Rendered Fat Content


Paul Klee: Twittering Machine [Original Title: Die Zwitscher-Maschine] (1922)
" … it's all about minding chickens."

There seem to be rather well-developed rules for starting and finishing things, but less distinct directions for what to do when in the middle of something. Perhaps those who create instructions consider middles more or less steady states requiring no description. I woke this morning to find myself in the middle of summer and felt myself startle at the recognition. Beyond the aspirations of spring and the easy appreciations of early summer, days have slipped into a routine, as if they were never different. The brown spots in the yard have definitively proven themselves incapable of greening, so I've stopped aspiring for them to green up. They'll rejoin the living after autumn returns. The garden's no longer becoming, but full-blown become now. It needs little tending and even less nurturing. The Muse reports an outbreak of squash beetles requiring complicated intervention involving diatomaceous earth and soapy dishwater. I'll let her handle that one. I'm busy Middling. Watering's found its schedule and hardly seems disruptive anymore. Days dawn and set with little variation. It's that part of the year when the melody suspends and the rhythm section tends to maintain the cadence; nothing's beginning and nothing's finishing, either.

I find myself in the middle of more than this season.
Our massive repainting project, ten days in, has reached its doldrums. We've figured out what needs doing. Now we just need to put our heads down and do. We cannot see through to the end of our efforts and we're well past our innocent beginnings. We're complicit now, for better or worse, and just need to stay the course with only small adjustments likely ahead. No grand strategic decisions impending, how utterly boring! The vitality of such work mostly comes from the aspiration, for the desire to have done it, not usually from the actual doing. It's strange to mention this, but the doing, the actually achieving, seems more demotivating than rejuvenating. It's like we've finally taken a bite from an alluring apple, brazenly stolen it, and now face a period of personal responsibility, chewing and swallowing what we'd earlier just imagined. Our aspiration felt enlivening. The queue of work before us, especially now that we're well into scorching the previous with prep work, needs completing before we can even walk barefoot around the place again. Remodeling seems, in the middle of the effort, just a particularly concentrated form of inconvenience. Worse, one we brought down upon ourselves. Little recommends it in the middle of the mess.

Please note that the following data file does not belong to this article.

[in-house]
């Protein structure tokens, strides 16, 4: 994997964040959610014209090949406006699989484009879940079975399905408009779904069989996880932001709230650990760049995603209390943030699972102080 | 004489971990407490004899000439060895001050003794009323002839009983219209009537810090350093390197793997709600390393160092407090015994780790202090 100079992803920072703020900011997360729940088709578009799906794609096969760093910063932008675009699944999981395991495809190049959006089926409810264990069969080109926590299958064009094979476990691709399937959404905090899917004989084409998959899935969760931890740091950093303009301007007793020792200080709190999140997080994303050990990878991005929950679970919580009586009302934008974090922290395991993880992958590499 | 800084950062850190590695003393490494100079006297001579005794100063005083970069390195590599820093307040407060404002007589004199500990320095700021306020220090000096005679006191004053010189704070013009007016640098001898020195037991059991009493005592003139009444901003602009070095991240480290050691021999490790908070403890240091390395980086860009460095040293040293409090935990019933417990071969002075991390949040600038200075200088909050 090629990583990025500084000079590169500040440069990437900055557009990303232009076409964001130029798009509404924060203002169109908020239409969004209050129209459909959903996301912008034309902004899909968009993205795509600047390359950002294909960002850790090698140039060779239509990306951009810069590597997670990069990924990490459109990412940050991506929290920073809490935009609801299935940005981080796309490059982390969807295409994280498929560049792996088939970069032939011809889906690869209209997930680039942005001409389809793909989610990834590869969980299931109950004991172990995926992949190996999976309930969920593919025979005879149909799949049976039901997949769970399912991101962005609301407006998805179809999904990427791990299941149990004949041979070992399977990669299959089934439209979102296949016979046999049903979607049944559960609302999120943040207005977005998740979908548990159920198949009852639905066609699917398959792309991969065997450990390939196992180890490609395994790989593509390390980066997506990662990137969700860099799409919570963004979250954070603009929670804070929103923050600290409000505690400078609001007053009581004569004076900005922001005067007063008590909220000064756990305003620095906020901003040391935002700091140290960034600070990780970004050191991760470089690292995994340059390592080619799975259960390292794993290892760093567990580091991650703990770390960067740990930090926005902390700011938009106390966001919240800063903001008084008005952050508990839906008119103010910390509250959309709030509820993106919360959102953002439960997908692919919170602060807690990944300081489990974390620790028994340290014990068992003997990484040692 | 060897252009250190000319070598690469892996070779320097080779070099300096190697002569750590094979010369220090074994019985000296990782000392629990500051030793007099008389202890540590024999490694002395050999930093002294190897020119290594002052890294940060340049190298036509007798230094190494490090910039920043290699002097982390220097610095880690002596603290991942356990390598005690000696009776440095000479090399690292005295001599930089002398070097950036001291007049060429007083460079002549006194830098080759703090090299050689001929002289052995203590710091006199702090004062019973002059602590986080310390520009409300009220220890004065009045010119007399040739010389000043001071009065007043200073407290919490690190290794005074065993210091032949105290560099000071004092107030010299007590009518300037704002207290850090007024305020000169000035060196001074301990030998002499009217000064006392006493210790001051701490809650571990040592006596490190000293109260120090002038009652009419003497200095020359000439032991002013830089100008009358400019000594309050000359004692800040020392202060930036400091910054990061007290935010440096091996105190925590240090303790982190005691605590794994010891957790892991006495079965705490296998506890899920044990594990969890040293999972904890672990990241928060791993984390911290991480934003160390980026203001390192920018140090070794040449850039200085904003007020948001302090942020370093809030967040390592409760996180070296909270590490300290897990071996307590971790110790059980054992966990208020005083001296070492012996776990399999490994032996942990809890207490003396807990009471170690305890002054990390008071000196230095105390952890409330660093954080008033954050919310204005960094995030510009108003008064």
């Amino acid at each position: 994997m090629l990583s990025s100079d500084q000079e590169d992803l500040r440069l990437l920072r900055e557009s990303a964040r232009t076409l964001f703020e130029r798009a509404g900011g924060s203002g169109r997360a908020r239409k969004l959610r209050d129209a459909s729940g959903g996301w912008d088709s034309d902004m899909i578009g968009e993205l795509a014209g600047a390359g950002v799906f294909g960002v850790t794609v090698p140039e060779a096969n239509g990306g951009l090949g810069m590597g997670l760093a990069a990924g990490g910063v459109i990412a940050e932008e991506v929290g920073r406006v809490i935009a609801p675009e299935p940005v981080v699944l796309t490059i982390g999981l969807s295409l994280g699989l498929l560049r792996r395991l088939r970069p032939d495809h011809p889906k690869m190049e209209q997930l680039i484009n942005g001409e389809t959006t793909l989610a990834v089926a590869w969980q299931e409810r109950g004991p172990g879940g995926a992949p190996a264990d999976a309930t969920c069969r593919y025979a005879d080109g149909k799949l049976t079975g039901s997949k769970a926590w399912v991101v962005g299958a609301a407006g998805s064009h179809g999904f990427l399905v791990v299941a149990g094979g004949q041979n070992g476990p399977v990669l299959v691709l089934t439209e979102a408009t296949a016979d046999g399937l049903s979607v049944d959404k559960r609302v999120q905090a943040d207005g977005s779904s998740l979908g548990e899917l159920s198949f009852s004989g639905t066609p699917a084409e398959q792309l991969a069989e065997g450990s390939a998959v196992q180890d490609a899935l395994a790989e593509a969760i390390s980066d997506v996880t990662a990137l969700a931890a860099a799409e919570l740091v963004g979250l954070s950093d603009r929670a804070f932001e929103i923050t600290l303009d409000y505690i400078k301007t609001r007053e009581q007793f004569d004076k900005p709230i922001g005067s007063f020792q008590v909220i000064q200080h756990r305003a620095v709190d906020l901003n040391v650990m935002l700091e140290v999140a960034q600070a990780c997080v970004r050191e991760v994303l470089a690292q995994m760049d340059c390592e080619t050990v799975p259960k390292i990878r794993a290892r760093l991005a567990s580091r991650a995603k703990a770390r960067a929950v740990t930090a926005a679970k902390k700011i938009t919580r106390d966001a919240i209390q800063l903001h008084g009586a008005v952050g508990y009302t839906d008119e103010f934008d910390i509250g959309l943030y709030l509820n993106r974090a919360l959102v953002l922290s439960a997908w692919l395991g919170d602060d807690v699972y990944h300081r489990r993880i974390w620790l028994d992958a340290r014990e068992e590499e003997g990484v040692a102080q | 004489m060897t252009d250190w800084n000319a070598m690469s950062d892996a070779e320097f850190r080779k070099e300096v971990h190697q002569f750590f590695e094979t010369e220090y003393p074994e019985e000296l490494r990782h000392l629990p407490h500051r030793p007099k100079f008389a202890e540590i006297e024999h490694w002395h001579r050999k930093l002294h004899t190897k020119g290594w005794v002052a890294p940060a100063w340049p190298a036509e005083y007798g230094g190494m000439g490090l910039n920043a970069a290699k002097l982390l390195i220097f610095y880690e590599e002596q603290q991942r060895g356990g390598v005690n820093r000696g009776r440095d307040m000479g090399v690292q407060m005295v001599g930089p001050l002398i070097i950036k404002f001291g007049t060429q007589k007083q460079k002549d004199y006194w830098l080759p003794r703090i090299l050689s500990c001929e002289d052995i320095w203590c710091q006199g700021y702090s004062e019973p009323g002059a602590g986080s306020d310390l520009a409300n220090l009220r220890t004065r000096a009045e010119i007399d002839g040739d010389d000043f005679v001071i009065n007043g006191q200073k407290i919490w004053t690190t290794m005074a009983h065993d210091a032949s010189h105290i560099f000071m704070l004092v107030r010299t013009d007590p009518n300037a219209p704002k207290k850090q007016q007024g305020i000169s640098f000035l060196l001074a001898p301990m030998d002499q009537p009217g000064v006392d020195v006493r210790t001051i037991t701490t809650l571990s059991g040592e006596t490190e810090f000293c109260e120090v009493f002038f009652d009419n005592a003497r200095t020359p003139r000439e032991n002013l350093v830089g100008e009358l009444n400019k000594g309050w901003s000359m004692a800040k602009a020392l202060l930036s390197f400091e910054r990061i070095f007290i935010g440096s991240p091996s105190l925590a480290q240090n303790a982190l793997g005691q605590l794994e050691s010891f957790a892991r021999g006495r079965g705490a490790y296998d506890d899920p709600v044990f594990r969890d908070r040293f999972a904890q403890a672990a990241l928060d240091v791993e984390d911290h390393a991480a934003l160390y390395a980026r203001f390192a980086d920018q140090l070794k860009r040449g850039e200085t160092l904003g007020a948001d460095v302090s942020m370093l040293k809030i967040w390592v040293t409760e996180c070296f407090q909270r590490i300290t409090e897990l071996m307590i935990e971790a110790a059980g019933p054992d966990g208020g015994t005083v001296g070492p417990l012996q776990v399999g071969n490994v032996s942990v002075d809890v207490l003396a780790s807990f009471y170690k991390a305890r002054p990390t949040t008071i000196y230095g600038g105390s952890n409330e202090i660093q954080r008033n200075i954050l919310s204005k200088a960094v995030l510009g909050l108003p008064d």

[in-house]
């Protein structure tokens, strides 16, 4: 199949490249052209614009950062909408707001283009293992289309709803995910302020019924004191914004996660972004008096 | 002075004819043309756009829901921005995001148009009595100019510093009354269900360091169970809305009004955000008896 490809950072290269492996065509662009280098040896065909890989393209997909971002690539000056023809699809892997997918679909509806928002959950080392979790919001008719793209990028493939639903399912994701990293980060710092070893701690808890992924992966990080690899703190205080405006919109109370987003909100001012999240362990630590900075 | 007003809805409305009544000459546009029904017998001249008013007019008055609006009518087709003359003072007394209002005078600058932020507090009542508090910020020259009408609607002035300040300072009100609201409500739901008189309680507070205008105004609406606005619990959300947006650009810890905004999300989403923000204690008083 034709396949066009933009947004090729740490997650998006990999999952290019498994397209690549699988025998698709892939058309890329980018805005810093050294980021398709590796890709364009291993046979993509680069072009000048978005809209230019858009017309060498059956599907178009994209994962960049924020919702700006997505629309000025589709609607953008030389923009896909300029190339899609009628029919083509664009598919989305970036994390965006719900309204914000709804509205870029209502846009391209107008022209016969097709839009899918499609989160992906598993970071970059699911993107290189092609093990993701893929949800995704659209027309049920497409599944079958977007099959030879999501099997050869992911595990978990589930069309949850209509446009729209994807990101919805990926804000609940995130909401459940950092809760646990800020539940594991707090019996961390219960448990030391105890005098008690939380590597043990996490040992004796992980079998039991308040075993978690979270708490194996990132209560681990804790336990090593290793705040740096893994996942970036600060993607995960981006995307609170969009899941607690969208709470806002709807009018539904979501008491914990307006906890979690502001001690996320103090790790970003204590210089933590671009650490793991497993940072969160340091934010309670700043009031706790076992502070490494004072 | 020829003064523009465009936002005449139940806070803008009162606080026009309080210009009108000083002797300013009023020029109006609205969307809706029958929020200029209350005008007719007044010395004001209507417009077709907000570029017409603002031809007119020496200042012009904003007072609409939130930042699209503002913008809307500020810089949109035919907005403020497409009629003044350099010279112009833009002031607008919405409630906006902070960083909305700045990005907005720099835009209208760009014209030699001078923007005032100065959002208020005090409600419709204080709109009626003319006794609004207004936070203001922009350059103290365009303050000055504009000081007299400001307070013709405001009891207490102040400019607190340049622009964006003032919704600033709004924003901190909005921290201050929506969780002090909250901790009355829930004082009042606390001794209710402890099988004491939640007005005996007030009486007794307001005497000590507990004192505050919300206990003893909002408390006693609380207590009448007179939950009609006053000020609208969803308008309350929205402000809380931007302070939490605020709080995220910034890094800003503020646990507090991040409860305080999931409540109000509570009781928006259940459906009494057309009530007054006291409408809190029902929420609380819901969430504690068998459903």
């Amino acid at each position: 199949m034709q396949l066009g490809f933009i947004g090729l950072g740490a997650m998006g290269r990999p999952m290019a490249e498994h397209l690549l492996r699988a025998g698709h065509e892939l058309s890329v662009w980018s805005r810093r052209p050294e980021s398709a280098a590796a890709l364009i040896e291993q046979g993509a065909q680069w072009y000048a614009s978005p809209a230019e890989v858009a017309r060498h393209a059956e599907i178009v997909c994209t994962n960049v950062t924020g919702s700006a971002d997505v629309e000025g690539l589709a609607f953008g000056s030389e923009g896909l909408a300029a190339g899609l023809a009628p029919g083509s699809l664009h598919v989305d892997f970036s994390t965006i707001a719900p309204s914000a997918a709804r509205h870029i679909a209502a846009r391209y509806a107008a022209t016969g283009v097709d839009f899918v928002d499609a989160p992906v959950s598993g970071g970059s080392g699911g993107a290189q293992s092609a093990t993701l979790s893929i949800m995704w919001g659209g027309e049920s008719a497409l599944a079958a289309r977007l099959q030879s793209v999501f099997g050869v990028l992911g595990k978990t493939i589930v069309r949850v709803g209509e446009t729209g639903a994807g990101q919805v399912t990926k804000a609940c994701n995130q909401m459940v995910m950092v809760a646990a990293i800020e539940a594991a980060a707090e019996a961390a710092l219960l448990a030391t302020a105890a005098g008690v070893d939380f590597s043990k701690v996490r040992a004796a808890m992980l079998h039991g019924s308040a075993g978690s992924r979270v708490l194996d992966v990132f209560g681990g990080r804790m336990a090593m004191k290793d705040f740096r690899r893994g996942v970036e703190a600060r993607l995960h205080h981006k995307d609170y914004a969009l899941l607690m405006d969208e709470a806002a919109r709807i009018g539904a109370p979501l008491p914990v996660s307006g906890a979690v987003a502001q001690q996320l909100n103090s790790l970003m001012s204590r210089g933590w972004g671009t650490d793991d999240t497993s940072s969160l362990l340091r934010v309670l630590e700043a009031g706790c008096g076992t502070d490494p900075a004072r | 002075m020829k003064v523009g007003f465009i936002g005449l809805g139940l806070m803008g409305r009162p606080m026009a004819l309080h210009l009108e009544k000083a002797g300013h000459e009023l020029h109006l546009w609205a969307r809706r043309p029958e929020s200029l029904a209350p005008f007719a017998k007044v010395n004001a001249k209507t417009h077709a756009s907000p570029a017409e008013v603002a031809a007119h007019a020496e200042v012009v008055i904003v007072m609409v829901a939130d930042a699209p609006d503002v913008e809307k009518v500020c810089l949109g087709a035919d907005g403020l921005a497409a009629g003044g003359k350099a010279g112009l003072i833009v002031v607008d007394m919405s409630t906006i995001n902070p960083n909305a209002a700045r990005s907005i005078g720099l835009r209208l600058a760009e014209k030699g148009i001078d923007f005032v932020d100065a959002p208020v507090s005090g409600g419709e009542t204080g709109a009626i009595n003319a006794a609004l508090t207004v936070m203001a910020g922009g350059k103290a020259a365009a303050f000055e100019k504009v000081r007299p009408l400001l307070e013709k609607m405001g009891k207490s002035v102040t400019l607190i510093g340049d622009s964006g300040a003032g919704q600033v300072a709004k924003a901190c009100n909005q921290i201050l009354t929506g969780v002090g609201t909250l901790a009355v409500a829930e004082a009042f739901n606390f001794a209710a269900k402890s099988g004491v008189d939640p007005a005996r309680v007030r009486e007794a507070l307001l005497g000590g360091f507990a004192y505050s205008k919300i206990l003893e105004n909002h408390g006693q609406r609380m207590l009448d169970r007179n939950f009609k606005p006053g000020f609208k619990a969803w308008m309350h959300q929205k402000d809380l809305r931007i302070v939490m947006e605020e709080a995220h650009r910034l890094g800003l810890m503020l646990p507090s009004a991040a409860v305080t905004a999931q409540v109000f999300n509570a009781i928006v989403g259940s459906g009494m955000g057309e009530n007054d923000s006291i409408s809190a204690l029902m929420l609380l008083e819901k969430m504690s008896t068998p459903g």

There's no safe shore to flee back toward when in the middle of the crossing. What were diverting efforts earlier in the season have become a form of oppression, almost punishment more than blessing. The yard I gladly mowed a few short weeks ago has become an active procrastination. I'm no longer nurturing it into being and not yet nursing it into overwintering. It's become a rampant teen, impossible to civilize or keep clean. I let it run a little more wild than I otherwise would. We seem between everything, horizons distant, indistinct present. Even the cats seem bored with the numbing sameness. Not even stalking dragonflies turns them back into kittens.

I talked big and now face the obligation to deliver on my promises. It's almost time to transplant the iris. I should prune the apricot, too, and the viburnum, and the overly enthusiastic elderberry bush. I promised The Muse that I'd thin out the overgrown periwinkle by the garage and that I'd crawl beneath the back deck to root out that reverted rose, but I haven't. I tell myself that I have more important priorities, but I see that I have no way to juggle my many and growing responsibilities. I'm in the middle. I have no edges against which to judge progress. I keep my head down and keep doing, knowing for certain that I'm steadily losing ground. I do not wonder why people take the last half of July as vacation. They feel the overwhelming need to simply get away where they could not possibly be held responsible for accomplishing anything. But as my neighbor reminds me, somebody has to stay home to mind the chickens. I have no chickens and no eggs, either, yet I understand his wisdom. When Middling, it's all about minding chickens.

©2021 by David A. Schmaltz - all rights reserved

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